Abeona bags rights to Regenxbio AAV9 vector in rare lysosomal storage disorders

Abeona is making the outlay to secure the rights to an AAV9 vector in indications that are important to its plans. (LionFive/Pixabay)

Regenxbio has granted Abeona Therapeutics a global license to use its AAV9 vector in the treatment of four rare lysosomal storage disorders. Abeona will pay at least $40 million for the right to use its vector in gene therapies against forms of Sanfilippo syndrome and Batten disease. 

Maryland-based Regenxbio has built up a portfolio of adeno-associated virus (AAV) vectors that it thinks can unlock the potential of gene therapies by improving gene expression and cutting the risk of immune attacks. These vectors, notably AAV8 and brain-penetrating AAV9, underpin Regenxbio’s internal pipeline and have proven attractive to companies including Novartis-owned AveXis and Ultragenyx.

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Abeona has become the latest company to secure the right to use Regenxbio’s AAV9 vector in certain therapeutic areas. The deal gives Abeona near-exclusive rights to use the vector in treatments of Sanfilippo syndrome type A (MPS IIIA) and type B (MPS IIIB), and infantile (CLN1) and juvenile (CLN3) forms of Batten disease. The exception to the exclusivity is MPS IIIA. Regenxbio granted Laboratorios Dr. Esteve the nonexclusive right to use the vector in the indication in 2014.

In return for its rights to the vector, Abeona has agreed to a financial package of payments that could ultimately be worth $180 million. Regenxbio will receive a guaranteed $40 million, starting with $10 million upon signing and continuing with subsequent annual fees. And it could receive up to $80 million more in contingent annual fees. The deal also features $60 million in potential commercial milestones.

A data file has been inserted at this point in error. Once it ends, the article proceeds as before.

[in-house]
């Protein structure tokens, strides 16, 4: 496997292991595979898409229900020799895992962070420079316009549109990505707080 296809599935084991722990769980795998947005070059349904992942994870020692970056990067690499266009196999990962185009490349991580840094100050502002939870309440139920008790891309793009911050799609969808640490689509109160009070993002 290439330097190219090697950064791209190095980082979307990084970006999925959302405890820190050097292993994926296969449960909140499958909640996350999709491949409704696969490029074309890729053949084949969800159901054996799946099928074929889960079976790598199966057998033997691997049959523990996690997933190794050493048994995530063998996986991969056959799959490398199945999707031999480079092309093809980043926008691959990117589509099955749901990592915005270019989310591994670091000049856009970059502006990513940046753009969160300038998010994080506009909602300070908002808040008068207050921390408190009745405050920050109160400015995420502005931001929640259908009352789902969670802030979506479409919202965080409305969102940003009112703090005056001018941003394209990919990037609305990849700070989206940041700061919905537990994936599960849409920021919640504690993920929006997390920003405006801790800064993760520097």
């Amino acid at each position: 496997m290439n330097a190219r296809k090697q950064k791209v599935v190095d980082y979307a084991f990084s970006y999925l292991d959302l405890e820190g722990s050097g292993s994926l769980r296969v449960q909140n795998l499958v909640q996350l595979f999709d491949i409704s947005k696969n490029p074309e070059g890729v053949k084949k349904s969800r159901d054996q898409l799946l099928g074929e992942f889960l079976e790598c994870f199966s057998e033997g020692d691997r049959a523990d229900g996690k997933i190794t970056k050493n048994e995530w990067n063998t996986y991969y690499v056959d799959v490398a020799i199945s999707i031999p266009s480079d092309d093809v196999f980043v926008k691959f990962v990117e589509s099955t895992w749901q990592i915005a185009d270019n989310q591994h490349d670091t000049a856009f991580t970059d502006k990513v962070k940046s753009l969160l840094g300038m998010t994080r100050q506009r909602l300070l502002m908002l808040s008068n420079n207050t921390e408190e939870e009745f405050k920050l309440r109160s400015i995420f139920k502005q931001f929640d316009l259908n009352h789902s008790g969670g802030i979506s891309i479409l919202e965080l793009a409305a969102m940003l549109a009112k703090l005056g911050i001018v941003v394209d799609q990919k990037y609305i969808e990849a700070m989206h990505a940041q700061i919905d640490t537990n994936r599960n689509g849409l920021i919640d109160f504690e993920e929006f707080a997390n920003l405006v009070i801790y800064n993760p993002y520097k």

Abeona is making the outlay to secure the rights to an AAV9 vector in indications that are important to its plans. The New York-based biotech is running early-phase trials of AAV9 gene therapies in MPS IIIA and MPS IIIB, and has another pair of AAV9 gene therapies against CLN1 and CLN3 in preclinical development. 

Regenxbio is active in areas just adjacent to the indications covered by the agreement. The biotech has AAV9 gene therapies against MPS I and MPS II in early-phase development, and a third candidate targeting CLN2 disease that should be ready for IND submission next year. 

Analysts at Jefferies said in a note to clients: "Deal today unlocks potential for four programs that use AAV9 including MPS IIIA, MPS IIIB, CLN1, and CLN3. Recall, AAV9 is administered IV and has tropism to CNS, enabling delivery of functioning gene (i.e., SGSH for IIIA); the co's use of IV administration has the potential to leverage blood supplies that reach deep areas of the brain that may be more critical and we believe could increase chances of efficacy.

"Currently, MPS IIIA is their most advanced program, followed by IIIB, but ABEO is making progress w/CLN1 and CLN3 too; CLN1 and CLN3 could move quickly for ABEO given their experience w/IIIA and IIIB. CLN3 could be a large mkt oppty (est 5,000 pts in the U.S.) w/competitor interest (recall, FOLD acquired several programs including CLN3 from Celenex 9/20/18 for $100M upfront and ~$350M in milestones)."

Editor's note: Abeona is based in New York. A previous version of this story identified its base as Texas.

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